Paul Biya says he will not relinquish efforts to strengthen national unity in Cameroon

Cameroon’s President Paul Biya has hosted the Commonwealth SG, Patricia Scotland, for lunch at the unity Palace. Before his toast during the state lunch, he mentioned that Cameroon is grateful to the Commonwealth for its contributions in various areas ever since Cameroon became a member of the Commonwealth in 1995. He added that Cameroon has drawn on the rich experience of the Commonwealth to consolidate its democracy in various ways.

Briefing Patricia Scotland on the situation in the country he said Cameroon has for long boosted of being a haven of peace and stability in the region, unfortunately in recent years the terrorist organisation Boko Haram has launched a series of attacks in the North affecting peace in the country. He also spoke about the efforts made by the government and the African union to combat this group with the help of their international partners. “It has been a successful combat as their attacks have reduced to cowardly attacks in the form of suicide bombing,” he mentioned.

Briefing on the Anglophone Crisis he said “as we hoped that we were done with this threat, some agitation rose about a year ago in our two English speaking regions of Cameroon, the Northwest and Southwest regions.”

“It began with the manifestations of lawyers and teachers who voiced some professional grievances; the government considered them and came up with measures to address them. Concurrently it set up a commission of multiculturalism and bilingualism in charge of proposing solutions in order to maintain peace and consolidate our national unity and strengthen our resolve to live together daily,” he went on.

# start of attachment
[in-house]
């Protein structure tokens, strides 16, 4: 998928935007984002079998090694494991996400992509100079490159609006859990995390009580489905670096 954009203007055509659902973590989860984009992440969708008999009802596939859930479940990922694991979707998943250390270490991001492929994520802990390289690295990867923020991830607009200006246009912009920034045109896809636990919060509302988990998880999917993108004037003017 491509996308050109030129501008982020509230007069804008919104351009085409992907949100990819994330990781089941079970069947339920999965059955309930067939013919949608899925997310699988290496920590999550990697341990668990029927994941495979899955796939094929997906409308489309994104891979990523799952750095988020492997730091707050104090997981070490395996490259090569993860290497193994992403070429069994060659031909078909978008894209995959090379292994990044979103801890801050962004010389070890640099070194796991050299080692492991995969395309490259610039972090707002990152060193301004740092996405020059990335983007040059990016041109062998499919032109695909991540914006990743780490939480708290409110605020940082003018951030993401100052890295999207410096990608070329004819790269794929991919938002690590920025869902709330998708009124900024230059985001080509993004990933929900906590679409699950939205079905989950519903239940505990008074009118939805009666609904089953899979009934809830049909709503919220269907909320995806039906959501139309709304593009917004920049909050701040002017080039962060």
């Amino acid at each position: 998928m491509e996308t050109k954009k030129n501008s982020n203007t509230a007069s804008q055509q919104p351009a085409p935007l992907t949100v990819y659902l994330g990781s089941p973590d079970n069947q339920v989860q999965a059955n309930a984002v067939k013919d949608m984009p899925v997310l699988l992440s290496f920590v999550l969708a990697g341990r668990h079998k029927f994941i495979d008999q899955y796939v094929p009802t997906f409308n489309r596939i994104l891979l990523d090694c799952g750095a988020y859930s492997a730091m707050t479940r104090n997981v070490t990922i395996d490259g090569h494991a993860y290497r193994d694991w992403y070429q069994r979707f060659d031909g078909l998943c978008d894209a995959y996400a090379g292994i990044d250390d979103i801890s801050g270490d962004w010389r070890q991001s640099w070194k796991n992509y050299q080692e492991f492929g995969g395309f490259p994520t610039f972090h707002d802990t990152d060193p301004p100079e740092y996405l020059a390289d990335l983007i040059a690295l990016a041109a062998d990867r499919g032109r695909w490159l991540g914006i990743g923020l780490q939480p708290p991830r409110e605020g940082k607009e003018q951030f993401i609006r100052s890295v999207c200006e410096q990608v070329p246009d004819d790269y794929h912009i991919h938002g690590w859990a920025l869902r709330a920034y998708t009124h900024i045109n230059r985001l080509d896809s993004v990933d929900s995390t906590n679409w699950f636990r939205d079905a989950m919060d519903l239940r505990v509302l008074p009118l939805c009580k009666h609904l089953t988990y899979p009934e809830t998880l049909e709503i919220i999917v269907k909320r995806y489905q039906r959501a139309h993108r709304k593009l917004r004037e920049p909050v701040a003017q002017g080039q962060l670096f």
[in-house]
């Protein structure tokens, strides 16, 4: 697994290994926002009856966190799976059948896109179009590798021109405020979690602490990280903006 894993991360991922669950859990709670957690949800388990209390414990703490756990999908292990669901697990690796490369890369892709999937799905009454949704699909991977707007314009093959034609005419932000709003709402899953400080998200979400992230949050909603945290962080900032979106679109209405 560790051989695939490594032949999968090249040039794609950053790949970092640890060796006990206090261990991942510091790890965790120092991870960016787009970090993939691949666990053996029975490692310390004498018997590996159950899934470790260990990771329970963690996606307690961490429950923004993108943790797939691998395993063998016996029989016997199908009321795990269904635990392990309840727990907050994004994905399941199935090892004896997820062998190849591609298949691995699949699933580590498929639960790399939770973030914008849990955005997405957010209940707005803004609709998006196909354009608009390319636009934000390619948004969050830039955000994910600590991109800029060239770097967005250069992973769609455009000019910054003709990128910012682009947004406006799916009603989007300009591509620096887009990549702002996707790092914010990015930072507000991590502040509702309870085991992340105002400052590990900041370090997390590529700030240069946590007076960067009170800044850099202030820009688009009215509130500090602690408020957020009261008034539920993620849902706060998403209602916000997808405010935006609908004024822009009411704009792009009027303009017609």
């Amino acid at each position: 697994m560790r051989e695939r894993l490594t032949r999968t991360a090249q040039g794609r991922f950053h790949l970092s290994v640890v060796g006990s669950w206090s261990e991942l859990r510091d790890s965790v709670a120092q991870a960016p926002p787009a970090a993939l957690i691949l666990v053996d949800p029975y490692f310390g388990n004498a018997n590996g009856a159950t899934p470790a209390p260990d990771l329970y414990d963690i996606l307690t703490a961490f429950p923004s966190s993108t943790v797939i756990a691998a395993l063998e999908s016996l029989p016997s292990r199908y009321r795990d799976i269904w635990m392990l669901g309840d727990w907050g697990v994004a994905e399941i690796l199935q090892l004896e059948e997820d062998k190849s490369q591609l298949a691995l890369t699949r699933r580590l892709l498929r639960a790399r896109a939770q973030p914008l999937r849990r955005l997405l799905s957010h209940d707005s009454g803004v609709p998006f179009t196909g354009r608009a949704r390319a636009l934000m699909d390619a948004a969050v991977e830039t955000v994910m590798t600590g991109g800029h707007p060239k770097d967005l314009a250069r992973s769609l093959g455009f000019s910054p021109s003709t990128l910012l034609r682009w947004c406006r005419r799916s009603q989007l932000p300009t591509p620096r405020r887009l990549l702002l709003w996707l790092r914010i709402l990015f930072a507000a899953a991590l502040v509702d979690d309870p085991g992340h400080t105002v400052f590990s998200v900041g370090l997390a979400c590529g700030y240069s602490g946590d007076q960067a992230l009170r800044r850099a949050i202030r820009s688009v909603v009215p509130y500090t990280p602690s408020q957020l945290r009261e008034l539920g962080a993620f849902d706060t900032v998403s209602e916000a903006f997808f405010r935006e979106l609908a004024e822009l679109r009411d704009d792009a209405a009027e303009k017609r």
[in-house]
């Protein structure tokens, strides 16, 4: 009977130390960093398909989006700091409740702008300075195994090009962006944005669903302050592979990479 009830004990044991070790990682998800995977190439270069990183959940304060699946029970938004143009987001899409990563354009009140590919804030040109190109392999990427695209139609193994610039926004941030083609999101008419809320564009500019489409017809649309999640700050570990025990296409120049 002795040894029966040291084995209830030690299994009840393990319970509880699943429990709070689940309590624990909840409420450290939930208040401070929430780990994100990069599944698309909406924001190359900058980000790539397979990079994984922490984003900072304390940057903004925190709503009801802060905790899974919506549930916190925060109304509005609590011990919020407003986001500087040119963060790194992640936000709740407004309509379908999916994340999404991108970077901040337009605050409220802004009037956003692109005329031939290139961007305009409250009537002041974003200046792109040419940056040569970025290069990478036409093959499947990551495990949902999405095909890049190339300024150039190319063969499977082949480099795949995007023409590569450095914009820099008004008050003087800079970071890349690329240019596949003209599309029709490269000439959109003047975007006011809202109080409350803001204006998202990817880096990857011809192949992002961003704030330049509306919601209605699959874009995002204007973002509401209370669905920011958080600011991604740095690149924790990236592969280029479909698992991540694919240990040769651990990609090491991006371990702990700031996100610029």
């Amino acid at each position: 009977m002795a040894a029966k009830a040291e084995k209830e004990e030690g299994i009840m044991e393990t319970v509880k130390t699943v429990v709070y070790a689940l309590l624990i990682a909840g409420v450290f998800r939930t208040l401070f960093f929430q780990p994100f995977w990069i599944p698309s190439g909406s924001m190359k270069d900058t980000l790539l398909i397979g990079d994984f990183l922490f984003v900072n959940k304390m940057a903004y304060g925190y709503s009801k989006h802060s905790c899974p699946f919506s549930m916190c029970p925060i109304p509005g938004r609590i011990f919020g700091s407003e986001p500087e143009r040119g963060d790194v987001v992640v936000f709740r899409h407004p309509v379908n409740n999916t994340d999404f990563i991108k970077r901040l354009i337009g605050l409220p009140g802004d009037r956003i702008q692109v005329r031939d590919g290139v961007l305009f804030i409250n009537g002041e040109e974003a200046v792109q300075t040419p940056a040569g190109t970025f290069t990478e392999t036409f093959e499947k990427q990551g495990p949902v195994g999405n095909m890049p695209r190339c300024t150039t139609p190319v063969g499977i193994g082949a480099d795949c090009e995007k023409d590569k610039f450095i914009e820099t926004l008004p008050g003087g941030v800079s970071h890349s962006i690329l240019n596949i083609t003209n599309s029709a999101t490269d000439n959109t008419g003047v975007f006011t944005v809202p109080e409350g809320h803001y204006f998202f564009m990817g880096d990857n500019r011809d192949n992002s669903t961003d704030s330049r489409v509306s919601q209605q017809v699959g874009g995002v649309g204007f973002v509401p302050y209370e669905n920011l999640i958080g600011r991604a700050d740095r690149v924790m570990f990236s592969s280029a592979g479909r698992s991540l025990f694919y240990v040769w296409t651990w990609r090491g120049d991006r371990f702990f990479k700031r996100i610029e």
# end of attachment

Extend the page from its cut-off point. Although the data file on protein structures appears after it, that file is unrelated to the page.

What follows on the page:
“The commission began doing their work, but then it is at this time that the secessionist group began launching attacks assassinating law enforcement officers in the name of a terrorist organization, with pure secessionist motives.”

“I have always thought that bilingualism and multiculturalism forms our country’s special strength, through which we are able to have access to two great cultures and two languages that permits us to dialogue with a great number of countries especially in Africa. I am convinced that a vast majority of Cameroonians share this point of view. That is why I am persistent in seeking solutions that can strengthen our national unity.”

He also spoke about the problems Cameroon faces as a developing country, with the aftermath of financial crisis which has slowed down economic growth in Cameroon.

After his address he invited those present in the hall to raise their glasses, to the health of the SG of the Commonwealth and to long-lasting cooperation between the Commonwealth and Cameroon.

The Commonwealth SG on her own part mentioned that she was pleased that she was visiting Cameroon for the first time during Cameroon’s peace building year. “Cameroon is a very important and most treasured member of the commonwealth family; we have enjoyed warm relations, since Cameroon joined the Commonwealth back in 1995,” she said.

She expressed frustration in the state in which Cameroon was in “Cameroon is renowned for its tradition of peaceful and harmonious interactions; it is therefore with great sadness that we see it in challenging times now. As the commonwealth family we will do everything we can to preserve the unity and peaceful existence of any member of this commonwealth family.”

“As we all know friction and division will not enhance the ability to deliver the peace that each and everyone in Cameroon wants; I encourage Cameroonians of all groups of life to embrace peace, unity and resolve any difference through peaceful dialogue.”

On development she advised that respecting the values of commonwealth will bring about economic growth to the country.



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